2015 • $32.00 • 232 pp • paper
This book takes a look at female offenders through a biosocial lens. The gender ratio problem (why always and everywhere males commit more criminal acts than females) has been called the single most important fact that criminology theories must be able to explain. Feminist criminology has attempted to do this for decades without success because it has relied on conceptual and theoretical tools from a single discipline — sociology. A number of famous criminologists (e.g., Travis Hirschi) have concluded that an explanation of gender differences in crime from the sociological perspective may not be possible because it excludes biological sex, the powerful underlying base of gender. It is the contention of this book that unless feminist criminology comes to grips with the evolutionary and neurological bases of fundamental gender difference, the field will continue to flounder without compass.
Other influential criminologists, such as Francis Cullen, have concluded that the biosocial paradigm is the paradigm of the 21st century. This book looks at feminist criminology in general and attempts to explain its main concerns from a biosocial perspective while showing that there is nothing illiberal about it and that biology can be a very powerful ally for criminology. The book ranges across disciplines such as sociology, anthropology, psychology, behavioral and molecular genetics, the neurosciences, and evolutionary biology to attempt to answer the gender ratio problem. Our efforts are guided by Niko Tinbergen’s famous four questions about major behavior patterns: adaptive function, phylogenic history, development, and causation. It is time to apply this exciting and robust paradigm — one that avers that any trait or behavior of any living thing is always the result of biological factors interacting with environmental factors — to the most vexing issues of feminist criminology.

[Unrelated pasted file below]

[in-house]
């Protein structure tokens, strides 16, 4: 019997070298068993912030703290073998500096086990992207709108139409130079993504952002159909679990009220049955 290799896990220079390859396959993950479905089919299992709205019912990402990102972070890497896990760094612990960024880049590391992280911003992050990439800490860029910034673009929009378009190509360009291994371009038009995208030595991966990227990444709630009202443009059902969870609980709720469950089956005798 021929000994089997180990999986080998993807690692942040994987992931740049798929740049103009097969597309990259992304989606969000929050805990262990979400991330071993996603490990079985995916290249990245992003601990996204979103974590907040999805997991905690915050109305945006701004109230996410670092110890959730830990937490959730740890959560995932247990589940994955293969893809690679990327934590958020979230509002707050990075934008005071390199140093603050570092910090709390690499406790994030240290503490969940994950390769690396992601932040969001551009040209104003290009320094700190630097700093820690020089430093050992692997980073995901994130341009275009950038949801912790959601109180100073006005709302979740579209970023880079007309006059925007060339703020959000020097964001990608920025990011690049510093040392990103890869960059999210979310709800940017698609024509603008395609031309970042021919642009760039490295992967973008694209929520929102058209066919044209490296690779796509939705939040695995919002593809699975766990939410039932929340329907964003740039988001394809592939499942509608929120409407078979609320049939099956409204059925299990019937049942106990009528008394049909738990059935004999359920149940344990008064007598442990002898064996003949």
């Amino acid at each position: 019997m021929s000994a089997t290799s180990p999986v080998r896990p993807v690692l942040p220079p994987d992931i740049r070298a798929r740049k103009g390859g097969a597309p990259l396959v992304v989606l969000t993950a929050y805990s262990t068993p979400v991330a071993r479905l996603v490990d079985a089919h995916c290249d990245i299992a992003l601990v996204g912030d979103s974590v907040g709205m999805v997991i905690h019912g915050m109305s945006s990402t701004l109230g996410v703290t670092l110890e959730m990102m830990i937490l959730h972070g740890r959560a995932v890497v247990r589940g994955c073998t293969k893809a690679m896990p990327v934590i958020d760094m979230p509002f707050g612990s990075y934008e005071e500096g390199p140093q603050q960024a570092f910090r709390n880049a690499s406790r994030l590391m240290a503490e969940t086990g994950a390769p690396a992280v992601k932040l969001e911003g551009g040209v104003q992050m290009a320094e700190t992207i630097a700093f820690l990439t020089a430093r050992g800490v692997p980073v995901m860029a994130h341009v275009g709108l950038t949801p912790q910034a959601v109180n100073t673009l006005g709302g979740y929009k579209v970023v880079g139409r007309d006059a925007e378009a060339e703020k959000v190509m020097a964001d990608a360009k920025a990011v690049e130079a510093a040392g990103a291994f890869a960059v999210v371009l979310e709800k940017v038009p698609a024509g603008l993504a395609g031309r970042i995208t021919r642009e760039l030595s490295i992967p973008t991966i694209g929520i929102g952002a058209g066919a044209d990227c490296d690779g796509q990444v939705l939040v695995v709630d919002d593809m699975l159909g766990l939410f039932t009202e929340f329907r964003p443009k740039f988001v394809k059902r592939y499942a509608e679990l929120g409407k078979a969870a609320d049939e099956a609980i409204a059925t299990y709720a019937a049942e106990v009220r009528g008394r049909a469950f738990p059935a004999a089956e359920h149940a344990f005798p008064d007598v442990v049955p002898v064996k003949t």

Changes to the new edition include the integration of a larger body of empirical research and expansion of the topics (such as adding information on gender differences in brain regions) as well as an added chapter that focuses on the explanation of intimate partner violence and rape.
If you are a professor teaching in this field you may request a complimentary copy.